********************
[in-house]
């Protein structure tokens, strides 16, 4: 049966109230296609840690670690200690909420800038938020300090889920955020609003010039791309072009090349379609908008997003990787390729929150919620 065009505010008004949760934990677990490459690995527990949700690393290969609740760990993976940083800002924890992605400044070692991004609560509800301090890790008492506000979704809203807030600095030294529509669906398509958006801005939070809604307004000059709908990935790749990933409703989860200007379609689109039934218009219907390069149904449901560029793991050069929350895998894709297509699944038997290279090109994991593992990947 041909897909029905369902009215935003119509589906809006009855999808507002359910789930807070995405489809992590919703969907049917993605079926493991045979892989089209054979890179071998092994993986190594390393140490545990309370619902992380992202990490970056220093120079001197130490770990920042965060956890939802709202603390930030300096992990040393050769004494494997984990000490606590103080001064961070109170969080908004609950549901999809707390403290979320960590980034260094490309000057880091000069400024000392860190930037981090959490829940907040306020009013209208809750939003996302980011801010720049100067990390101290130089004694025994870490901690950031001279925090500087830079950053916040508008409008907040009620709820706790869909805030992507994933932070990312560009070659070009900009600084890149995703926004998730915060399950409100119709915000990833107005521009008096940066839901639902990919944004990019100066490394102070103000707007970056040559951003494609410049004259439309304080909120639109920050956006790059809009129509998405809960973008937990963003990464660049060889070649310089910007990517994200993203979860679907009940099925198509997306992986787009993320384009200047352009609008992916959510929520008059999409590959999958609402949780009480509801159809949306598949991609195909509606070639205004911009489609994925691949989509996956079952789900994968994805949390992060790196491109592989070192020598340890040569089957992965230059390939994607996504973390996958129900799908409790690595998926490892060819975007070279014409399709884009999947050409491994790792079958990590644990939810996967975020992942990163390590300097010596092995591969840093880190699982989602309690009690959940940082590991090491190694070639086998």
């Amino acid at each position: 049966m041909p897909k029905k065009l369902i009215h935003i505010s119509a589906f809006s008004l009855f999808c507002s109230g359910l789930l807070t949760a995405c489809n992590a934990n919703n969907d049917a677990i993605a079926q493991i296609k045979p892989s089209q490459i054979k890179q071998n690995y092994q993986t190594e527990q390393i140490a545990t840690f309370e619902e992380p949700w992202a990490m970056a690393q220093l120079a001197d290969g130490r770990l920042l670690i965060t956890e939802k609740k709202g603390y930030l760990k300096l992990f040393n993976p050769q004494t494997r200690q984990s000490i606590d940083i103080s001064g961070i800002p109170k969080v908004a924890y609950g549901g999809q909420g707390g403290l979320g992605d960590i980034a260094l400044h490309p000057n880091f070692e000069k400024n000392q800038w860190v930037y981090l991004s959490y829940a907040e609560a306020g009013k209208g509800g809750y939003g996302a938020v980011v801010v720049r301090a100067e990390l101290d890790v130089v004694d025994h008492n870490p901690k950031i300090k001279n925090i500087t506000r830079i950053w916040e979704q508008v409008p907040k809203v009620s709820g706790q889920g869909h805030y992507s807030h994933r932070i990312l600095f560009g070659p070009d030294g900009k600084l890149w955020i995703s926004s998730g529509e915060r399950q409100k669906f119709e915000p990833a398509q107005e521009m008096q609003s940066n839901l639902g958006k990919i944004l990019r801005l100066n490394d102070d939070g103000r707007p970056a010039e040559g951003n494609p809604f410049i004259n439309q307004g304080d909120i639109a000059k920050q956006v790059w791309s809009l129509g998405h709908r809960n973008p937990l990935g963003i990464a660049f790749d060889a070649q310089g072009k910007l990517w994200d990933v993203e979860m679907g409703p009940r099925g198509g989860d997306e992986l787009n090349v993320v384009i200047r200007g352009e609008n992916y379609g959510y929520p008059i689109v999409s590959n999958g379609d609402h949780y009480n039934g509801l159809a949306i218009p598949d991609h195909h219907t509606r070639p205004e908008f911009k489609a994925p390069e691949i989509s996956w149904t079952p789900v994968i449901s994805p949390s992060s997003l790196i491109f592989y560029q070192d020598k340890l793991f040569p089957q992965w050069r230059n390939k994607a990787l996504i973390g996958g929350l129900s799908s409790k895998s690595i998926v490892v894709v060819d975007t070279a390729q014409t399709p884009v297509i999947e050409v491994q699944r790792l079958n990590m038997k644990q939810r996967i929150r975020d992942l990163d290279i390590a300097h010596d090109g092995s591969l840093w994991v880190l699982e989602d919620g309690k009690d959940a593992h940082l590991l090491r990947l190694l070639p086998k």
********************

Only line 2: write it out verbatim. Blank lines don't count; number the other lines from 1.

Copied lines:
């Protein structure tokens, strides 16, 4: 049966109230296609840690670690200690909420800038938020300090889920955020609003010039791309072009090349379609908008997003990787390729929150919620 065009505010008004949760934990677990490459690995527990949700690393290969609740760990993976940083800002924890992605400044070692991004609560509800301090890790008492506000979704809203807030600095030294529509669906398509958006801005939070809604307004000059709908990935790749990933409703989860200007379609689109039934218009219907390069149904449901560029793991050069929350895998894709297509699944038997290279090109994991593992990947 041909897909029905369902009215935003119509589906809006009855999808507002359910789930807070995405489809992590919703969907049917993605079926493991045979892989089209054979890179071998092994993986190594390393140490545990309370619902992380992202990490970056220093120079001197130490770990920042965060956890939802709202603390930030300096992990040393050769004494494997984990000490606590103080001064961070109170969080908004609950549901999809707390403290979320960590980034260094490309000057880091000069400024000392860190930037981090959490829940907040306020009013209208809750939003996302980011801010720049100067990390101290130089004694025994870490901690950031001279925090500087830079950053916040508008409008907040009620709820706790869909805030992507994933932070990312560009070659070009900009600084890149995703926004998730915060399950409100119709915000990833107005521009008096940066839901639902990919944004990019100066490394102070103000707007970056040559951003494609410049004259439309304080909120639109920050956006790059809009129509998405809960973008937990963003990464660049060889070649310089910007990517994200993203979860679907009940099925198509997306992986787009993320384009200047352009609008992916959510929520008059999409590959999958609402949780009480509801159809949306598949991609195909509606070639205004911009489609994925691949989509996956079952789900994968994805949390992060790196491109592989070192020598340890040569089957992965230059390939994607996504973390996958129900799908409790690595998926490892060819975007070279014409399709884009999947050409491994790792079958990590644990939810996967975020992942990163390590300097010596092995591969840093880190699982989602309690009690959940940082590991090491190694070639086998």